[Post by Julie Harman, Production Editor]
Now that I’m older and braver*, I like to celebrate Halloween by recalling all the silly childhood fears I’ve overcome. For years, I refused to walk on sidewalks if I saw any ants. Bees — I was known to leave picnics screaming. Popping balloons — this fear of mine became highly public when I not only lost the balloon-popping game at my sixth birthday party but also refused to come back outside until coaxed with cake. Spiders — and yes, this did last until my twenties. (I don’t recommend this, but living in a New York apartment with cockroaches is an instant cure for lingering arachnophobia.) In grade school, I once became so inconsolable and frozen with terror that I brought a haunted house to a confused halt and had to be escorted out by the guy carrying the fake chainsaw. As my mom loves to remind me, the haunted house was put on by a local troop of fifth-grade boy scouts.
Has anyone seen the 1980 Disney movie The Watcher in the Woods with its eerie shots of kids and dogs frolicking outside while something watches from the trees? Then you’ve witnessed the subject of another one of my childhood fears: dark woods. (Or was it just Bette Davis?) Much to my delight, Lerner published a book called Watchers in the Woods. Anyone who has felt that skin-prickling feeling while camping or hiking should read it to learn about all the many creatures from various times and cultures who reputedly watch from the woods.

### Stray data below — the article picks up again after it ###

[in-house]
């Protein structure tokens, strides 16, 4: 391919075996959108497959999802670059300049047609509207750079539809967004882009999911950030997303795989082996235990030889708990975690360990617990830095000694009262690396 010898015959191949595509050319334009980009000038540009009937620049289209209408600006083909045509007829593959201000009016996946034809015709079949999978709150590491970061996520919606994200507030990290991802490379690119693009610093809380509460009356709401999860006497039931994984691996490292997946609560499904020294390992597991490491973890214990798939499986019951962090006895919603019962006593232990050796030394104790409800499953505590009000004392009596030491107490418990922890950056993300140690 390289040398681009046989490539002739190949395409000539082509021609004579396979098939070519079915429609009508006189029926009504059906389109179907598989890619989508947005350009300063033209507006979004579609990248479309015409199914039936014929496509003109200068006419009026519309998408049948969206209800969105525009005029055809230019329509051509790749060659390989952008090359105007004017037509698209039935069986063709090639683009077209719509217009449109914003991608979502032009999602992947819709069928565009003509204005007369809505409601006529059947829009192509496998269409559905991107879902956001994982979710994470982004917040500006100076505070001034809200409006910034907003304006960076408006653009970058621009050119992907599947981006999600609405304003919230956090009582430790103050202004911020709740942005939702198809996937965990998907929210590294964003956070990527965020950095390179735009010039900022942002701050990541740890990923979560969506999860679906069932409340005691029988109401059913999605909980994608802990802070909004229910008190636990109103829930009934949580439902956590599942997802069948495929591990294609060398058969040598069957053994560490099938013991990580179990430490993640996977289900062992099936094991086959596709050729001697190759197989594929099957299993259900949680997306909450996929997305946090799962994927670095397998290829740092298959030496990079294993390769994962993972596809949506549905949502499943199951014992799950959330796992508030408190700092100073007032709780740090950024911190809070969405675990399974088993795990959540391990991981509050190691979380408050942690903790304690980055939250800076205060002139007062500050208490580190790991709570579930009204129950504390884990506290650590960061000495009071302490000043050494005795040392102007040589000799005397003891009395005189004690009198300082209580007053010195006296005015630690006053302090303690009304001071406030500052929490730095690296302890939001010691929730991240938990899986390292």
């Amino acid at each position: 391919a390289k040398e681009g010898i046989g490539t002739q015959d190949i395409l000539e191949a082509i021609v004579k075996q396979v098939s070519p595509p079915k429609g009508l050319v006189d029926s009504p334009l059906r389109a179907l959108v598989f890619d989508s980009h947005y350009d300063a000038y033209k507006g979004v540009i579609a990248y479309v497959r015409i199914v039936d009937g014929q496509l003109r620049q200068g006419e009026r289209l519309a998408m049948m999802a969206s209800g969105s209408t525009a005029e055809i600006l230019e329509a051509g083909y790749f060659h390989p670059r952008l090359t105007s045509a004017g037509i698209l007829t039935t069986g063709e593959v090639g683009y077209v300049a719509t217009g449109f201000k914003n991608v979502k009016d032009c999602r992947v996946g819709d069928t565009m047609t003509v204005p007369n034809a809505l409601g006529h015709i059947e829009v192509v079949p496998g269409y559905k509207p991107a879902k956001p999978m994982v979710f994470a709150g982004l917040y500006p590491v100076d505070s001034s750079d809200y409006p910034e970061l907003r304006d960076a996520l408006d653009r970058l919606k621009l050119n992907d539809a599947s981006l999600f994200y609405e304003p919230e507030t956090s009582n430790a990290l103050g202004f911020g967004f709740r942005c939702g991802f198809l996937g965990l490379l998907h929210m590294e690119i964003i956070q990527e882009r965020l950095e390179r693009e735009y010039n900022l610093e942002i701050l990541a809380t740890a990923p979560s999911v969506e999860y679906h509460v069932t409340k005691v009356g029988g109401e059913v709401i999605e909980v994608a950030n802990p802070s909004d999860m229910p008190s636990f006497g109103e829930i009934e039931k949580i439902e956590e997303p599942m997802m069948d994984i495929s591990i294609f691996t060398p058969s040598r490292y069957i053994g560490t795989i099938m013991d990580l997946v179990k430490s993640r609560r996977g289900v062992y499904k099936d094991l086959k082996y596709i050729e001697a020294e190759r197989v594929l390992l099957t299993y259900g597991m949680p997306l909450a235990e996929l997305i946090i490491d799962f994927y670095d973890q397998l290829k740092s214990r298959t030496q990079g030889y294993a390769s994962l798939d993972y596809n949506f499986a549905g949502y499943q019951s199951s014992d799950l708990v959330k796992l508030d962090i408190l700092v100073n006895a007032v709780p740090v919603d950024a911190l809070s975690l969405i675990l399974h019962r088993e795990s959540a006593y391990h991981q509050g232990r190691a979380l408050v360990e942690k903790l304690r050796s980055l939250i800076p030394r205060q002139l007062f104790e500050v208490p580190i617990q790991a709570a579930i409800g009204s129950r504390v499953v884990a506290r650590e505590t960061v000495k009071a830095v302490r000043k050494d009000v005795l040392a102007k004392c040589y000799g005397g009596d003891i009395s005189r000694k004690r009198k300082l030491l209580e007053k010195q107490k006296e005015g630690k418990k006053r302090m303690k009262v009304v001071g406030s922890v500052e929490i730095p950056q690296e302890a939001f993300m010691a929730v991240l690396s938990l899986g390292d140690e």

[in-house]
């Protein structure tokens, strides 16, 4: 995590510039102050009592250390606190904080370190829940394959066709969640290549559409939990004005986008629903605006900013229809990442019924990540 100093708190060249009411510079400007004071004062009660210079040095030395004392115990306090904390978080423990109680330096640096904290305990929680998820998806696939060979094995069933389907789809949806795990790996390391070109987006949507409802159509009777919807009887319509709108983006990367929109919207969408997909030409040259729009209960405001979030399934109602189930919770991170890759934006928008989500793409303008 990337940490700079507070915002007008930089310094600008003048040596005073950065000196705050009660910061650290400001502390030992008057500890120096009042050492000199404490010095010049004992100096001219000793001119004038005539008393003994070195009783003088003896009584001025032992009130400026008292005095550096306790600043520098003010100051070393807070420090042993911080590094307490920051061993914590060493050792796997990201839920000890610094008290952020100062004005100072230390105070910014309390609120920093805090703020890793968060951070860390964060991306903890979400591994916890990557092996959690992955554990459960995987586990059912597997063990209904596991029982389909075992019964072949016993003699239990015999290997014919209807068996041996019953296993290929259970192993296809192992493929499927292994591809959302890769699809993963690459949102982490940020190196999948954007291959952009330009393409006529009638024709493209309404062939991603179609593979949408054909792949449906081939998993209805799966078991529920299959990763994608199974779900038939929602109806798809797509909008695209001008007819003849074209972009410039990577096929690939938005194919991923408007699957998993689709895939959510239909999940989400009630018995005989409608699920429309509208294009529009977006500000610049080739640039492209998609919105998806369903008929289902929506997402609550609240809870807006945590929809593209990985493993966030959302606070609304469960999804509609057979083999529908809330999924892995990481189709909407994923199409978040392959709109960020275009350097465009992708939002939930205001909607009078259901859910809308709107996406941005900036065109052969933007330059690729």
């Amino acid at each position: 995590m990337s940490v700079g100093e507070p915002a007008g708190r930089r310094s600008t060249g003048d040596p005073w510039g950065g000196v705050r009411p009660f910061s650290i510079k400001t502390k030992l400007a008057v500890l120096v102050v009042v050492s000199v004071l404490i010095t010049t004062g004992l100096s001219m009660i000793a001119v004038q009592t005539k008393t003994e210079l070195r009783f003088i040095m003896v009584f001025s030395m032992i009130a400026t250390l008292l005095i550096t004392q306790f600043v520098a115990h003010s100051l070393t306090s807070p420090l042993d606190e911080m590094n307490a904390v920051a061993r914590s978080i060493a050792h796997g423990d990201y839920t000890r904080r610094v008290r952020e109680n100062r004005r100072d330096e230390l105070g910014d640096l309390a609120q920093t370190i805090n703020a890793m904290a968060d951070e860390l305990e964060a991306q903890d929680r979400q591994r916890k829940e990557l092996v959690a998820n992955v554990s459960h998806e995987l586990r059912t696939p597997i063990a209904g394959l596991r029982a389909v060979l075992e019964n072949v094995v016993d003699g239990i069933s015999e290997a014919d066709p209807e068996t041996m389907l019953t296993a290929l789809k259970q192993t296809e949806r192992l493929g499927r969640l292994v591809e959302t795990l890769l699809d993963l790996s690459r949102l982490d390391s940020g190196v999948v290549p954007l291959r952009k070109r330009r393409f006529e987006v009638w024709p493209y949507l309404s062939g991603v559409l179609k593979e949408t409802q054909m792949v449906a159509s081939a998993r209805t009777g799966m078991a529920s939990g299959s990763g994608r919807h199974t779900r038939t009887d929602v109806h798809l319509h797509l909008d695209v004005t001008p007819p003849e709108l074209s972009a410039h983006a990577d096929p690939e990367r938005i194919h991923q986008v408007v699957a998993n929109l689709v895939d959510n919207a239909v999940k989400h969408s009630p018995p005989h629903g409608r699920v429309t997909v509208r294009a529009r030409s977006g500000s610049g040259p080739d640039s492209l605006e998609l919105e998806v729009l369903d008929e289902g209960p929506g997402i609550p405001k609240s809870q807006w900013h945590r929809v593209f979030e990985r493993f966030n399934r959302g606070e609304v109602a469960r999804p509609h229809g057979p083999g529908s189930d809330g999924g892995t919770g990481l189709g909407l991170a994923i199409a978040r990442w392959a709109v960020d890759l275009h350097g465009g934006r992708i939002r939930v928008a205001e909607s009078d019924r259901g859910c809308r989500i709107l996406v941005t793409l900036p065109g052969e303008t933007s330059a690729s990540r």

Sometimes, learning more about the object of an irrational fear can help you overcome it. I challenge you to find a book or an article about something you fear — or something you used to fear. For my fellow arachnophobes, I highly recommend any book from the Arachnid World series . . . although you might want to ask a brave friend to shield the photos while you read.
A happy and courage-filled Halloween weekend to all!
*Loyal blog followers, if you noticed that this is my second post admitting to irrational fears, I’d like to note that I do have my brave moments. Really! Perhaps to be disclosed in my next post . . .
[Top image courtesy of Wikimedia Commons]